The quiz picture this week is not a game I would normally play but I have enjoyed it when I have played it.
The last quiz picture was Food Chain Magnate rapidly spotted by one of our readers. I am still doing catch-up but I am getting closer to getting up to date. This post covers 3 weeks of games at the club and our second anniversary statistics. As with the other catch-up there are no links to BGG but they will be back soon.
The games played on 20 April were Love Letter – Batman, Mombasa, Ticket to Ride India, Die Holde Isolde, Family Business, Beasty Bar, Saint Malo, Yspahan, Bonn, Skull and Poison. Although Ticket to Ride is not a favourite of mine I found the India map quite interesting as it got very tight very quickly and there was a lot of decision making to be done, I did not play Mombasa at the club but I have played it since and I do not think I have become so frustrated with a game for a large number of years, it is yet another very “bitty” game, I will give it another try but at the moment there are so many other games I would rather play.
BQ > I'd like to give Mombasa another go, as I think - more than this is true usually - it really does pay to know what you're doing, and now I have a bit better idea I'd also be able to assist any newbies I played with. It is long, though. Maybe next time with 3 . . .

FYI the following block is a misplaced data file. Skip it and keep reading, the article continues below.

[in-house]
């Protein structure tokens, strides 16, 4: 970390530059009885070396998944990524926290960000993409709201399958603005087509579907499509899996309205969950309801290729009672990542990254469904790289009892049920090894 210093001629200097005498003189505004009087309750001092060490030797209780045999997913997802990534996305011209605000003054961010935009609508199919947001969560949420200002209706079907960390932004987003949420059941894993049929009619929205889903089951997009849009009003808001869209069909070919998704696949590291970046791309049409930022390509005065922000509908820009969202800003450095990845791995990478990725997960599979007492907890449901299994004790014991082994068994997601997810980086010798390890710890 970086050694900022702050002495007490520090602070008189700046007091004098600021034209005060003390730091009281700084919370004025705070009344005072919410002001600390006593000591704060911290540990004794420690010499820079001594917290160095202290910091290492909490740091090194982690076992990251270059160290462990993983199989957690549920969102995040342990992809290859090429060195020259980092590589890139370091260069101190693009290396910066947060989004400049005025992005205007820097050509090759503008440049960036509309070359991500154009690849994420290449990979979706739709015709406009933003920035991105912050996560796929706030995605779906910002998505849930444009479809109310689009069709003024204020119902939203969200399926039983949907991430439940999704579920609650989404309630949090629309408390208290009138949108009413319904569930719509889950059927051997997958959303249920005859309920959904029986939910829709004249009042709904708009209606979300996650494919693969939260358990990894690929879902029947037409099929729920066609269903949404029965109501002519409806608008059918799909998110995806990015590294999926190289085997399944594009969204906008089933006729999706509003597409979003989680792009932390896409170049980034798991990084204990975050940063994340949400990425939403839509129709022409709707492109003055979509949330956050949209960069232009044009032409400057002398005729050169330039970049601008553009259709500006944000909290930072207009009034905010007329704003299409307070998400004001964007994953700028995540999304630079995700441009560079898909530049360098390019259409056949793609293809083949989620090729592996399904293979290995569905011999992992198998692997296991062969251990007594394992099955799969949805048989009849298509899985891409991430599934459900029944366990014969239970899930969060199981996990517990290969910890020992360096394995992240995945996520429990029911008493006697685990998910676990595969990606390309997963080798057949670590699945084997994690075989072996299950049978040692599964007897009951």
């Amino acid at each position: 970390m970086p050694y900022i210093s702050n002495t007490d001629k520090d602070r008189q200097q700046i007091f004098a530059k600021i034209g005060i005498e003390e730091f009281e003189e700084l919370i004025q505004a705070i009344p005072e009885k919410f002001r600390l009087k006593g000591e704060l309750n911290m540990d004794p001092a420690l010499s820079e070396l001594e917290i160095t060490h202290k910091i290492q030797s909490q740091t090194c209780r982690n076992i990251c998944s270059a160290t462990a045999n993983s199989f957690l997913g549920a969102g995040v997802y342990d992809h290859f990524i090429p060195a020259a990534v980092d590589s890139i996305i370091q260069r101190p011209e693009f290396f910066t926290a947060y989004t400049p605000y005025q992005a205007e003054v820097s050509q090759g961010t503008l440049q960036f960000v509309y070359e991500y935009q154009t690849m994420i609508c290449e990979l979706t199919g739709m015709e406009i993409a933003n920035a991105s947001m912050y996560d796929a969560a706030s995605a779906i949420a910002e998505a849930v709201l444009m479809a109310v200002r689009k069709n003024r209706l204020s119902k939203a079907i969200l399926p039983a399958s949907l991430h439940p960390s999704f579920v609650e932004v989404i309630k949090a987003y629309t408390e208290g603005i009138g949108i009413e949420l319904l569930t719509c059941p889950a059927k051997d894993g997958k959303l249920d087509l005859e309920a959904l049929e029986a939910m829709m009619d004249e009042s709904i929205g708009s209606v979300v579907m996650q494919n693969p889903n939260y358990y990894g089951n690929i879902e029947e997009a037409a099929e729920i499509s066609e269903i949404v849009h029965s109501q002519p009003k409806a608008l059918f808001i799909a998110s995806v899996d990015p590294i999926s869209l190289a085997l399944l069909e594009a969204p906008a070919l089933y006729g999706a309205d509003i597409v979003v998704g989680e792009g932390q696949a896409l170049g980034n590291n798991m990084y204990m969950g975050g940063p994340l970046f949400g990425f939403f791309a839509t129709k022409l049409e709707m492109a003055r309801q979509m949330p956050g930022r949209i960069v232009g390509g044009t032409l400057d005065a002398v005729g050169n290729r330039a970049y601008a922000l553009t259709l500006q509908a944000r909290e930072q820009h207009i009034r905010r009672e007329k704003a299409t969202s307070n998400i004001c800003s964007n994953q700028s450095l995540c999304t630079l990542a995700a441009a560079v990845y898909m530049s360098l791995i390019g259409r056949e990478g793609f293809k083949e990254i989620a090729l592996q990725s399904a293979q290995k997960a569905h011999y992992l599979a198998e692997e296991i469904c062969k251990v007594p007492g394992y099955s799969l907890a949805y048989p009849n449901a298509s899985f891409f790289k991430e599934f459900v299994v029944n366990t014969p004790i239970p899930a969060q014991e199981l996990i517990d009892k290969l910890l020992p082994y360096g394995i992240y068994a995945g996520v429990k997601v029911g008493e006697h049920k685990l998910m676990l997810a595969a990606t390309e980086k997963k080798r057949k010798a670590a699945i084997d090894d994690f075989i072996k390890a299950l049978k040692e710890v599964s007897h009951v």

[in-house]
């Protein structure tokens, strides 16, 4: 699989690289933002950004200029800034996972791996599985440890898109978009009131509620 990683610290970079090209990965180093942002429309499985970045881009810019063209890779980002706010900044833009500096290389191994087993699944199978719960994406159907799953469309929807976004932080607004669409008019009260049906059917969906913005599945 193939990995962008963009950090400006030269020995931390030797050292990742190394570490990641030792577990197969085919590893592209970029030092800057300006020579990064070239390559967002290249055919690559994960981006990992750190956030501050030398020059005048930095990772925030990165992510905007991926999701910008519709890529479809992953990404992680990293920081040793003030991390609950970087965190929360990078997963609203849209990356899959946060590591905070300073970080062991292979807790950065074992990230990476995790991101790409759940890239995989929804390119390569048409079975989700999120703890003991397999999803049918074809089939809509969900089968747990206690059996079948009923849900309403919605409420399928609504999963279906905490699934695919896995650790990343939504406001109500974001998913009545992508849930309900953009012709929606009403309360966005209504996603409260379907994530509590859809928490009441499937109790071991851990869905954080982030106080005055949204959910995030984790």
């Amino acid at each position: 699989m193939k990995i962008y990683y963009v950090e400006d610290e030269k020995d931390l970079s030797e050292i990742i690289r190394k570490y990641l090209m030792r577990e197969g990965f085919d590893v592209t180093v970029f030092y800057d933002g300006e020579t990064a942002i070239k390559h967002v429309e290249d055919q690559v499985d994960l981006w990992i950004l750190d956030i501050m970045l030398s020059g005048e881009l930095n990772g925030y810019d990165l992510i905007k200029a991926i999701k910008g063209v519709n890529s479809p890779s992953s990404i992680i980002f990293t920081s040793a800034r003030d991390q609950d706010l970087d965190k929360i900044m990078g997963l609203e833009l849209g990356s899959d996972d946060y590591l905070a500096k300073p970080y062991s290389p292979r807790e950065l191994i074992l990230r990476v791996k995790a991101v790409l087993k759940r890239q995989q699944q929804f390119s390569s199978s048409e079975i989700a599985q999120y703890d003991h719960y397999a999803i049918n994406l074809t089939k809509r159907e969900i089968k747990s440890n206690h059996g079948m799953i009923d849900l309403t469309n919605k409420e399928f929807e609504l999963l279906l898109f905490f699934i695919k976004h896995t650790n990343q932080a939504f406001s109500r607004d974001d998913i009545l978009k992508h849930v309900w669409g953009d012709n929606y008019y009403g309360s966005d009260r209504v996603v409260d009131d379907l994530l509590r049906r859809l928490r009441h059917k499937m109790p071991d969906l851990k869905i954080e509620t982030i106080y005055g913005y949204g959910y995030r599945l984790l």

GM > Lessons learned from Mombasa: When the game is named after one of the factions in it, back those guys.
SR > Yes to Agricola, no thanks to Mombasa; it's not a bad game, but it's definitely not one for me. I think new players should know that they can't do everything and need to focus on a few scoring tracks to really score big. I also think Mombasa (black) are likely to be an easier company to score big on because of the synergy between playing expansion cards and the bonus to move up the mombasa track.
The club had its 2nd anniversary on 23rd April and in our 2 years we have played a total of 698 games with a steady increase of 1.5 games per month, this figure is not wholly accurate as I only record a game once for a session no matter how many times it gets played, so something like Secret Hitler which always gets multiple plays will only be recorded the once thus I am 100% certain we have played over 700 games.
The most popular game so far is Sushi Go! with 17 plays followed by Port Royal with 12, however these are filler games and the most popular non-fillers are Splendor with 9 plays, Machi Koro and Nations the Dice Game with 7 a piece although these are still fairly lightweight games playing in about 20-30 minutes; of the games that play in the hour + category Abyss, Russian Railroads and Traders of Osaka share the popularity contest with 6 plays each. Since the club started we have played 339 different titles with 137 being played more than once, sadly that is still 202 lonely games (59%) looking to be played a second time, only 81 titles (24%) have been played 3 or more times. Surprisingly there are very few donkeys (in my opinion) among the "single" play games and there are even some great games such as Terra Mystica and Caverna (ranked 3 & 4 on the geek respectively). Moving onto the geek briefly we have managed to play 30 games out of their top 100 and 122 in the top 500.